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Financial Aid: Borrowing Only What You Need

Financial Aid: Borrowing Only What You Need

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financial-aidBy Shalena Gonzales
Financial Aid Specialist, American Public University

“Student loan debt continues to be a big problem for college graduates, their families and the economy, including this wrinkle: Students may take on so much college debt in pursuit of better jobs that they actually may drive away good employers,” The Street reports.

Student loans are one of the most common financial situations that college students deal with. It is very unlikely for students to pay for their degree out of pocket; therefore student loans will always be there to assist with college costs. However when receiving student loans it is important to borrow smart and do not over borrow.

There are a few things that you must be aware of before receiving student loans, whether it be Federal or private student loans.  It is important not to over borrow as this may put you further in debt.  Here are a few signs and things to watch when it comes to over borrowing student loans.

Here are a few steps that can help prevent you from borrowing more than you need:

Step 1: Determine annual costs to attend the college of your choice

  • Consider the net price of your education when evaluating how much you need to borrow.

Step 2: Research and apply for gifted aid

  • Take advantage of money that does not have to be paid back, such as scholarships and grants to assist with your school costs.

Step 3: Review current financial resources

  • Also consider outside financial sources such as savings, income, and contributions from your family.

Step 4: Calculate amount “needed” to borrow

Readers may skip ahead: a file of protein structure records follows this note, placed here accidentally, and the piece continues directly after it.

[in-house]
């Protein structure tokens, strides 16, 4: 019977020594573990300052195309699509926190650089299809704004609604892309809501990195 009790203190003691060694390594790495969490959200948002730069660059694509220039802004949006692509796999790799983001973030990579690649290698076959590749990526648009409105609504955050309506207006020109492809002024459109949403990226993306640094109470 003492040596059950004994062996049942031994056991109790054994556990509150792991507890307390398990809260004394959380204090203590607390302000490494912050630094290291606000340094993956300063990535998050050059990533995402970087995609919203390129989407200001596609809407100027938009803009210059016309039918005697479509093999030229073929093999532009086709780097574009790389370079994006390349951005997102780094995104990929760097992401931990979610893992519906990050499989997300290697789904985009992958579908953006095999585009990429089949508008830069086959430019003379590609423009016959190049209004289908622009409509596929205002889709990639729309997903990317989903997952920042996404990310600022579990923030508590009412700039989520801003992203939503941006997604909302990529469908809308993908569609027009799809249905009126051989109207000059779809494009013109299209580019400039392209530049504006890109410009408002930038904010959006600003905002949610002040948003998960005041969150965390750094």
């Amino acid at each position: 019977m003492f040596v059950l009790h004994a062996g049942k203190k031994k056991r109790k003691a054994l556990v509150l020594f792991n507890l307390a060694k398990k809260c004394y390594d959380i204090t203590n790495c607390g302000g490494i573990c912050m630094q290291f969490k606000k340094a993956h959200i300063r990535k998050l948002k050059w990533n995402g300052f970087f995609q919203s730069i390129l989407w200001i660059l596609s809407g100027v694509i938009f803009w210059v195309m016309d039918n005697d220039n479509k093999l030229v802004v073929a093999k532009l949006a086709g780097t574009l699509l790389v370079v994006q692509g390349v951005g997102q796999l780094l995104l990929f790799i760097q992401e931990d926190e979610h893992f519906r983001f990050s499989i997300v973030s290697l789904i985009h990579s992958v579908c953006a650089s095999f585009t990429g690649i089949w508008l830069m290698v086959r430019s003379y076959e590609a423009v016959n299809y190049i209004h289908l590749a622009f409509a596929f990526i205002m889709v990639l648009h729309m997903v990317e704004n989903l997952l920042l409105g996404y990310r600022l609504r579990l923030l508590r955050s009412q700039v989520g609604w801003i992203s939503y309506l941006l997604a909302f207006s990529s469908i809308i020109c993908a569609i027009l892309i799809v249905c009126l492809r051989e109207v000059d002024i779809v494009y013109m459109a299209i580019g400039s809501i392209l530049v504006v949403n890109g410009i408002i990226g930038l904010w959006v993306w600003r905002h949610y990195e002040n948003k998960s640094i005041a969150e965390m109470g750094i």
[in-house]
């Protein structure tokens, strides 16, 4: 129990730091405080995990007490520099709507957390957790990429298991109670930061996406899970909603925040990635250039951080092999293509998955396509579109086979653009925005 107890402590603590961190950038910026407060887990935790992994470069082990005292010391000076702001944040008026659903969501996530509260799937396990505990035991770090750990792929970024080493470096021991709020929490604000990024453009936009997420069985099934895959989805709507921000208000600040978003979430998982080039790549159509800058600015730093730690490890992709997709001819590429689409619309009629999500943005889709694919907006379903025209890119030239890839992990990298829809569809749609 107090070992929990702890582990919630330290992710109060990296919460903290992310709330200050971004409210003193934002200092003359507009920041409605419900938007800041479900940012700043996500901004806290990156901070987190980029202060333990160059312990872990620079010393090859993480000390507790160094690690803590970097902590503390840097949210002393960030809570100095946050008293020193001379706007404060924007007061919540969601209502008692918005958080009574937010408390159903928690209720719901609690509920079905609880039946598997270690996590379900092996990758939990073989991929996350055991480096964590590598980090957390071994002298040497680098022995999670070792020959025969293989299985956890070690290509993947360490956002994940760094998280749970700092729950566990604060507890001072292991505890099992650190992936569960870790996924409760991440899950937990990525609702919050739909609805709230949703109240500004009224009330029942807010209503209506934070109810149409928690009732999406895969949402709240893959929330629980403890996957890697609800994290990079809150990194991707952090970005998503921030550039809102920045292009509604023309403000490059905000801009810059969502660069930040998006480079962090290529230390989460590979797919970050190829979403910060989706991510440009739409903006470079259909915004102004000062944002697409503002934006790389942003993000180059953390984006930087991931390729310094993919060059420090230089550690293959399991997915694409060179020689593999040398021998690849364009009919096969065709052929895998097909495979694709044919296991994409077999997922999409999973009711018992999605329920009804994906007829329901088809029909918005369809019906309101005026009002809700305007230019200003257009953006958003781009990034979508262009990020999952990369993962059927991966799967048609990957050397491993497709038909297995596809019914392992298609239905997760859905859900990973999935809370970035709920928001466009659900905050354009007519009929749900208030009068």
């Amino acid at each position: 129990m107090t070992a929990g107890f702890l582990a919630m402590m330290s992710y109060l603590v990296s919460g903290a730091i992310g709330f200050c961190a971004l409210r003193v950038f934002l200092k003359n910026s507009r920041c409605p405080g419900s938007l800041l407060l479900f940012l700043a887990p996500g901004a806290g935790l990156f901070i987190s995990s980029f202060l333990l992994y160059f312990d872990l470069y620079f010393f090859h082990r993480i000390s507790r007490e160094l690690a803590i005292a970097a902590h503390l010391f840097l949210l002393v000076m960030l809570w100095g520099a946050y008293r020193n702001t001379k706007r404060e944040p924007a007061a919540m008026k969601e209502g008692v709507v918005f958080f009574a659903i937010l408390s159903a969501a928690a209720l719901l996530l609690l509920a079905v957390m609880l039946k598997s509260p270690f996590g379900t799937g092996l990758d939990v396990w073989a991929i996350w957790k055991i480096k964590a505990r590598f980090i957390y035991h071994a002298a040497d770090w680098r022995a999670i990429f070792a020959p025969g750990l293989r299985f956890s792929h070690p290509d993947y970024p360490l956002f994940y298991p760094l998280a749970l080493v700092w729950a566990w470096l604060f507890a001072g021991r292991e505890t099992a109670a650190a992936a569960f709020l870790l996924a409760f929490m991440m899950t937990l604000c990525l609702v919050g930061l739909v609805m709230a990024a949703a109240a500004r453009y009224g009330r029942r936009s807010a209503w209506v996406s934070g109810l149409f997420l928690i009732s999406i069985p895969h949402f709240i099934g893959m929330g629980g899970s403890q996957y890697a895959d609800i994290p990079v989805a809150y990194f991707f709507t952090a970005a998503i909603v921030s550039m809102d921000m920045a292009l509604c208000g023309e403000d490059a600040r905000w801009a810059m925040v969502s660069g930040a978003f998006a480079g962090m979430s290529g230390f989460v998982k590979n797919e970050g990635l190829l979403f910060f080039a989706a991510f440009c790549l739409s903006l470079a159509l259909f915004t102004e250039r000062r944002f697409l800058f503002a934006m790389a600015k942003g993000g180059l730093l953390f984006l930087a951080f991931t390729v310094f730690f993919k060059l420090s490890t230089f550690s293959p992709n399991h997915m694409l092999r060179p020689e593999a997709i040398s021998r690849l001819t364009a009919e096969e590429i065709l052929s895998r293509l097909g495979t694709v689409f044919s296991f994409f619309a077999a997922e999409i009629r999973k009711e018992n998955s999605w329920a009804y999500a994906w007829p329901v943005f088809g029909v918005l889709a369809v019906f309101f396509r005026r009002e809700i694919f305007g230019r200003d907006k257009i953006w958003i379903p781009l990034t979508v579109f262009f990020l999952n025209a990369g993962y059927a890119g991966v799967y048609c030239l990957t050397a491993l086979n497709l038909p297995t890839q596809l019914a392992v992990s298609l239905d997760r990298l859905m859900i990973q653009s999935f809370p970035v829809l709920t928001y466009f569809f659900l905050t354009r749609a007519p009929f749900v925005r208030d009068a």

• Borrow only what is needed. Take into account that the cost of borrowing greatly increases over time. For example, every $100 you spend using loans now will cost about $200 by the time you pay off your loan.

Step 5: Compare Federal and Private loans

  • When considering student loans compare federal and private loans to see which loan option better fits your needs.

Step 6: Think about your future

  • Factor your college loans into your future debt. A good rule of thumb is to not borrow more for your entire education than your expected starting salary after you graduate.
  • According to an August study by Fidelity Investments: 70% of the Class of 2013 is graduating with debt, averaging $35,200.  While 59% report they chose a specific major in hopes of securing a higher-paying job. One-half say paying off their student loan debt is now their top financial goal. The study revealed 39% would have made different choices related to college planning had they understood the total cost of college.

 Overall student loans are there to assist you in paying for your education. Receiving a higher education is a great personal achievement, however you want to enjoy the benefits of this education and not dread it due to the loans you must repay after graduation. Research has been completed to show how borrowing more than what you need can negatively affect you after graduation. A report from the public policy group Demos says about half of U.S. companies check a potential employee’s credit before making a job offer — and about one in seven job applicants are turned down for a job based on a ‘blemished’ credit score. College grads that fall behind on student loan payments, then, flirt with career disaster. According to the credit reporting agency FICO, a college loan borrower who falls behind on payments can expect a credit score decline of 100 points — a drop that could well prove problematic in landing that post-college dream job.

More information on how to borrow smart can be found at FinAid | Loans | Credit Crisis Tips for Students and Families.

Report on student loan debt found at Student Trap: So Much Loan Debt Companies Won’t Hire You – TheStreet.

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